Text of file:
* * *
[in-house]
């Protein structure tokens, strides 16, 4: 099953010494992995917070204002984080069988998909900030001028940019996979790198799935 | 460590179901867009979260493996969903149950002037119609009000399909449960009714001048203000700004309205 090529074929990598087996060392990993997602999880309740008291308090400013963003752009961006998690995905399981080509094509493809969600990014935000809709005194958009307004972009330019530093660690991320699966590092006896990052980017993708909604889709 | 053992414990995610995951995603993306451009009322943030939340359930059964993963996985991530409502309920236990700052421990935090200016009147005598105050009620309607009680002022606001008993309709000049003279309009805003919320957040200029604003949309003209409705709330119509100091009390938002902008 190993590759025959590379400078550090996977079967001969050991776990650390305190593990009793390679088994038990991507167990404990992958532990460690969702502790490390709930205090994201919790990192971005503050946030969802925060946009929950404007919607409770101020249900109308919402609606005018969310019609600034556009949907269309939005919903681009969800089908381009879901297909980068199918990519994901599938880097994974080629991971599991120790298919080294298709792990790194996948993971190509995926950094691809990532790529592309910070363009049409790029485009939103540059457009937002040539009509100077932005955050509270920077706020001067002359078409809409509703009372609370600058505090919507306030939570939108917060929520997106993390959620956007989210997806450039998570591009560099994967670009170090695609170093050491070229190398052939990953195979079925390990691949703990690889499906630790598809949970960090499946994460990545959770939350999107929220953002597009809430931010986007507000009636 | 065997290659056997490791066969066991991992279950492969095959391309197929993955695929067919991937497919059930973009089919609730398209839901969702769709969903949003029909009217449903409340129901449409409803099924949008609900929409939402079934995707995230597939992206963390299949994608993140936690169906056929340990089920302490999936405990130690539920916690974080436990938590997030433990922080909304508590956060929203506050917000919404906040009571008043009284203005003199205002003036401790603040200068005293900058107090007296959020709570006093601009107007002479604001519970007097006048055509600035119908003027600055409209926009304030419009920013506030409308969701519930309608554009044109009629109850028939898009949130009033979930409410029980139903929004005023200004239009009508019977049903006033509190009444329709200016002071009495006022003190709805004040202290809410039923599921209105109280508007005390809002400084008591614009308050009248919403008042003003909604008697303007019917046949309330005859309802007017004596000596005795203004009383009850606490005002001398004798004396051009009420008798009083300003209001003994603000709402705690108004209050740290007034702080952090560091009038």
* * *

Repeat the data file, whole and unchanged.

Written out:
[in-house]
């Protein structure tokens, strides 16, 4: 099953010494992995917070204002984080069988998909900030001028940019996979790198799935 | 460590179901867009979260493996969903149950002037119609009000399909449960009714001048203000700004309205 090529074929990598087996060392990993997602999880309740008291308090400013963003752009961006998690995905399981080509094509493809969600990014935000809709005194958009307004972009330019530093660690991320699966590092006896990052980017993708909604889709 | 053992414990995610995951995603993306451009009322943030939340359930059964993963996985991530409502309920236990700052421990935090200016009147005598105050009620309607009680002022606001008993309709000049003279309009805003919320957040200029604003949309003209409705709330119509100091009390938002902008 190993590759025959590379400078550090996977079967001969050991776990650390305190593990009793390679088994038990991507167990404990992958532990460690969702502790490390709930205090994201919790990192971005503050946030969802925060946009929950404007919607409770101020249900109308919402609606005018969310019609600034556009949907269309939005919903681009969800089908381009879901297909980068199918990519994901599938880097994974080629991971599991120790298919080294298709792990790194996948993971190509995926950094691809990532790529592309910070363009049409790029485009939103540059457009937002040539009509100077932005955050509270920077706020001067002359078409809409509703009372609370600058505090919507306030939570939108917060929520997106993390959620956007989210997806450039998570591009560099994967670009170090695609170093050491070229190398052939990953195979079925390990691949703990690889499906630790598809949970960090499946994460990545959770939350999107929220953002597009809430931010986007507000009636 | 065997290659056997490791066969066991991992279950492969095959391309197929993955695929067919991937497919059930973009089919609730398209839901969702769709969903949003029909009217449903409340129901449409409803099924949008609900929409939402079934995707995230597939992206963390299949994608993140936690169906056929340990089920302490999936405990130690539920916690974080436990938590997030433990922080909304508590956060929203506050917000919404906040009571008043009284203005003199205002003036401790603040200068005293900058107090007296959020709570006093601009107007002479604001519970007097006048055509600035119908003027600055409209926009304030419009920013506030409308969701519930309608554009044109009629109850028939898009949130009033979930409410029980139903929004005023200004239009009508019977049903006033509190009444329709200016002071009495006022003190709805004040202290809410039923599921209105109280508007005390809002400084008591614009308050009248919403008042003003909604008697303007019917046949309330005859309802007017004596000596005795203004009383009850606490005002001398004798004396051009009420008798009083300003209001003994603000709402705690108004209050740290007034702080952090560091009038």